How the AHC Uses ESF 14
The private sector understands that most of their operational actions during disasters require close coordination with multiple state agencies (who don’t always coordinate well in some states), but in coordination with the appropriate federal partners (who don’t always coordinate well). 
This doesn’t always happen on periodic disaster calls. Ongoing planning and problem solving needs to happen year-round.
Starting with joint planning and closed discussions these working groups will focus on operational problems facing industry or states, Use Cases are developed that form the overall framework to work the problem towards one or several solutions, leverage existing R&D, identify existing solutions, create partnerships, and build trust between the invested participant.
The entire process is based upon sustained private sector supported planning, problem solving, results and trust.
Enabling Trusted Problem Solving
The SISE’s “integrated planning capability” has been fundamental to the “trust” between government and industry.
According to the private sector, it is the trust that is missing, not the data, the technology, the policies, the processes, or the products. These all help but do not often sustain when people rotate in and out of their jobs or roles within their respective organizations. Once trust between people is achieved, problem-solving is accelerated dramatically.
Problems are solved (or show progress being made), the participants want to repeat the process again, and again, and again.
Results - Inter-Dependency Awareness
ESF#14 doctrine with the SISE has helped create an “interdependency awareness” across electric, telecommunications, fuel, food, transportation, finance, health, water, lodging, retail, and logistics by utilizing professionals that have been involved in the Use Case development process within the SISE. 
Results - State Adoption
In early 2018, the SISE created a new Use Case Committee comprised of state private sector liaisons who work in state emergency management agencies to work with the Fleet Response Working Group to address issues around fleet movement across state lines. This group started with liaisons in FL, NC, VA, MD, & PA who met weekly for 18 months. Using ESF 14 as part of the strategy, this committee became instrumental to the private sector’s operational problem-solving weekly calls during “blue-sky” days and response partners during disasters. Today this committee has expanded to include LA, MS, AL, OE, IL and AR. 
Results – Operational Solutions Produced 
Solving operational problems is what both industry and government operations professionals desire, along with their leadership. The SISE has created a private sector managed “safe space” for candid discussions over complex problems between government and industry stakeholders. The ESF #14 doctrine has created the policy framework government needed at the federal level to organize resources in support of the coordination of cross-sector operations, communications, planning, research and resource/information sharing. This has provided the credibility and legal support that can attract private sector investment of time, energy, etc.… In this environment, the SISE has produced multiple use cases , 100+ solutions, dozens of partnerships and provided government a unique way to gets things done faster while leveraging a willing private sector community that I willing to share the results.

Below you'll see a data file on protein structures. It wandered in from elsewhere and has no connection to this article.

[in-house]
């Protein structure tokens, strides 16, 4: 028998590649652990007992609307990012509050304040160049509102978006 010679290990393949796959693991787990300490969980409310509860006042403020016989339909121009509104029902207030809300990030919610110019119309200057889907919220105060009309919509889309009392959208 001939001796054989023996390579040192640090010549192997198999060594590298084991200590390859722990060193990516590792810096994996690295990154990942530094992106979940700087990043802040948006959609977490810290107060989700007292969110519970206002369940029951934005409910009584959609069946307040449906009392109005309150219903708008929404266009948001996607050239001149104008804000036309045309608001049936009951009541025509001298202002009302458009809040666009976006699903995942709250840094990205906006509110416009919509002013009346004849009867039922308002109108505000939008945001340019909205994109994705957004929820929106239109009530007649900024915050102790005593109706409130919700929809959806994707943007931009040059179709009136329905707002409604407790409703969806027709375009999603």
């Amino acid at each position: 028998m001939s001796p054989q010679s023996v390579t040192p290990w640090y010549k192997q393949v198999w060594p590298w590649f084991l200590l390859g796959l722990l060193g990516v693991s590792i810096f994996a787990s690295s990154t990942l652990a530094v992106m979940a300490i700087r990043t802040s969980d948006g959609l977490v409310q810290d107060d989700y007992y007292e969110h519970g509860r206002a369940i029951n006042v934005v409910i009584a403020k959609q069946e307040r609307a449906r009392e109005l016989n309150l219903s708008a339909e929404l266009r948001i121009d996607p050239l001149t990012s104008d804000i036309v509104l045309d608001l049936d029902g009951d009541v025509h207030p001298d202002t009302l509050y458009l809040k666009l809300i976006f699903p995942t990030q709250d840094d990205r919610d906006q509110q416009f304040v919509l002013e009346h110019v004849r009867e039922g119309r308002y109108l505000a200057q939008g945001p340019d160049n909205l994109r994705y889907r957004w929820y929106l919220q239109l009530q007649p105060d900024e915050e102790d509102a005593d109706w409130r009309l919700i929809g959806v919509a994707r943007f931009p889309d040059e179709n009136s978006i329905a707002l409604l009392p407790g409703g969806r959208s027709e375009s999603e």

Results – Lowered Risks
Lowering risk is s shared objective of government and industry. Yet, when people are honest about it, lowering risk is not always easy to prove or validate. The private sector views risk differently than government many times. Universally, industry and government stakeholders in the SISE like to measure risk reduction using simple metrics: reductions of labor hours, hard costs, process delays, brand damage, personnel safety, customers and increases in process efficiencies, customer satisfaction, safety, brand enhancement, etc…. Each of the SISE solutions were created to reduce operational risks and/or increase operational benefits. Many solutions don’t make the cut or have to be enhanced in order to get fully implemented and sustained.
For example: The SISE has created three PPE solutions to date:
  • PPE solution #1 – created a PPE supplier directory of vetted suppliers
  • PPE solution #2 – created a data service to download the solution 1 data into your systems
  • PPE solution #3 - created a “uber-like” PPE exchange that produces valid PPE quotes within minutes.  
  • Solution #1 was interesting, but few used it. User provided feedback. Planning continued.
  • Solution #2 was also interesting, but few subscribed to the service. Users provided feedback. Planning continued. 
  • Solution #3 was unique and provides a clear and measurable risk reductions (vetted Suppliers, legal agreements/disclaimers) along with measurable process enhancements and cost efficiencies (reduced PPE related staff time by 50% to 80%, reduced labor costs, competitive bids in minutes vs days)